• Overall, for the most recent week of data, CDC flu surveillance systems show no indicators of unusual flu activity in people, including avian influenza A(H5N1) viruses.

The CDC continues to urge people to be proactive in reducing their risks. 
CDC Recommendations
  • People should avoid close, long, or unprotected exposures to sick or dead animals, including wild birds, poultry, other domesticated birds, and other wild or domesticated animals (including cows).
  • People should also avoid unprotected exposures to animal poop, bedding (litter), unpasteurized (“raw)” milk, or materials that have been touched by, or close to, birds or other animals with suspected or confirmed A(H5N1) virus.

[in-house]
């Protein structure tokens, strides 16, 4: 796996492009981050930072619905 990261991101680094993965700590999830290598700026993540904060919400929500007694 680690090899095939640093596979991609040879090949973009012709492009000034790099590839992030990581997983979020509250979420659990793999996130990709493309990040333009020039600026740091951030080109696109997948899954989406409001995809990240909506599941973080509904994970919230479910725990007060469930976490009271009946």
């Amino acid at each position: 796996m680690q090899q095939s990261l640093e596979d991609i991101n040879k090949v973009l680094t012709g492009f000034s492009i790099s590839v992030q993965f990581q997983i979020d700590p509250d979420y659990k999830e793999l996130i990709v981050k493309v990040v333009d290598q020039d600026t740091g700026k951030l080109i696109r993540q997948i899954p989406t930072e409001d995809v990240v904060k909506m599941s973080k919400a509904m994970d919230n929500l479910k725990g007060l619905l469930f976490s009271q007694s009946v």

• CDC has interim recommendations for prevention, monitoring, and public health investigations of A(H5N1) virus infections in people. CDC also has updated recommendations for worker protection and use of personal protective equipment (PPE). Following these recommendations is central to reducing a person’s risk and containing the overall public health risk.
In addition to limiting interactions between infected animals and people, containing the outbreak among animals also is important, which underscores the urgency of the work being done by USDA and animal health and industry partners.

Whether H5N1 will spark a pandemic is anyone's guess - and while it seems unlikely - it could fizzle and recede as it has done in the past.   

Trying to predict what a flu virus will - or won't - do, is a mug's game. 

But another pandemic will come, and our tepid and uncoordinated response to today's threat gives little indication that we'll be ready when that inevitably happens. 

There is still time to correct that.  

But the clock is ticking . . .